A garlic and citrus feed supplement that lowers the greenhouse gases burped out by cows is giving farmers the chance to become global carbon traders.
Verra, the largest program for voluntary carbon-offset credits, has approved a method to reduce livestock emissions that was developed by Swiss agritech company Mootral. That means farmers using such feed supplements will be able to sell greenhouse-gas credits in the carbon-offset market.
The dairy and meat industries are under pressure to decrease their climate impact as environment- and health-conscious consumers opt for plant-based diets. Livestock accounts for about 15% of global greenhouse-gas emissions. And much of that comes down to the way animals digest food.
Put another way: Cow burps emit methane, a gas that traps about 25 times more heat than carbon dioxide.
Mootral’s process has been proven to cut emissions by up to 38%. The company has trialed the feed at a dairy farm in Lancashire, England, which means that British cows will be the first in the world to generate carbon credits, it said.
It expects the first “CowCredits” to be generated next year.
“This carbon methodology is the first of its kind in the world,” Mootral founder Thomas Hafner said in an interview. “We are staing with the dairy industry, because the performance benefits are easier for us to prove at this moment. We have long-term studies in the beef industry going.”
Sales of so-called carbon offsets are increasing as a pollution-conscious public tries to mitigate environmental damage. The global voluntary offset market was woh $296 million last year, 50% more than two years ago, according to researcher Ecosystem Marketplace.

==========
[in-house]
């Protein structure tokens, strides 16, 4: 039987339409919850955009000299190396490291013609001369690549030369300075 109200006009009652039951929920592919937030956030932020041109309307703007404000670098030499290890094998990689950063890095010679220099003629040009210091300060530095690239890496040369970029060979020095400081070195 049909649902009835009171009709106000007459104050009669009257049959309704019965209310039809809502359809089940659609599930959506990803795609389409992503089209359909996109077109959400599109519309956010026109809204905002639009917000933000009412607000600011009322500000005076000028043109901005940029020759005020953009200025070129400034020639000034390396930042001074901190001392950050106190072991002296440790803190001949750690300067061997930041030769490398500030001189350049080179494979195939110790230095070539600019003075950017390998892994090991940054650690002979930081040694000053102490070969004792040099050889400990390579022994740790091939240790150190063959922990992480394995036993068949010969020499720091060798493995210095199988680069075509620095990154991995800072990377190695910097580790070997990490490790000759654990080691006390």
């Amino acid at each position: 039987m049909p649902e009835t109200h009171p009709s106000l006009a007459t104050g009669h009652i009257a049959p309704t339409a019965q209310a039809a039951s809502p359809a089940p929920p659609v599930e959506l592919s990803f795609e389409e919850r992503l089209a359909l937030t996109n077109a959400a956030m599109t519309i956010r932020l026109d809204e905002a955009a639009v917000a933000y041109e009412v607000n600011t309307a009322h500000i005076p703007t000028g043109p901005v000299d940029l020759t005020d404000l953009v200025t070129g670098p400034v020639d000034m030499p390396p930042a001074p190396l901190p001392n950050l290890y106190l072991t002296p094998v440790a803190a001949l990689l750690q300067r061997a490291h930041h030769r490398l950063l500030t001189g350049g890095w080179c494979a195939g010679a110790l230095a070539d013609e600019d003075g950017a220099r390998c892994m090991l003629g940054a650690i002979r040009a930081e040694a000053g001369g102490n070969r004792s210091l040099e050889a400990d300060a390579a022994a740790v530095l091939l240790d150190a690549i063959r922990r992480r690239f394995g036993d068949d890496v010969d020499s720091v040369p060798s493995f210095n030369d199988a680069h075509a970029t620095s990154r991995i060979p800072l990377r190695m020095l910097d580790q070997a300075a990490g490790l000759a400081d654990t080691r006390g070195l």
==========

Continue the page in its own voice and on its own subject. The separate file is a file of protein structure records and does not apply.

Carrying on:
To tap the carbon market, farms that cut the emissions would be allocated credits after an audited process that ensures their environmental credibility. Once issued to the farmer, they can be sold in the carbon market for profit. Typical emission credits are generated by trees that absorb carbon dioxide or wind turbines replacing coal-fired power stations.
Climate envoys at talks in Madrid this week are seeking to create rules to establish a global market, where countries could use credits to help meet emission-reduction targets under the Paris agreement, boosting demand.
The International Civil Aviation Organization is also developing a global carbon market, while the U.K. is considering requiring airlines and other forms of transpo to offer prices that include the cost of emissions.
Mootral is seeking to expand its method in Noh America, Europe and Asia, Hafner said. It has attracted interest from big dairy and beef producers who would want to reduce their emissions, and construction companies and others that would purchase the credits to offset their emissions, he said, declining to provide the names.
The company eventually wants to expand to sheep and goats, he said.
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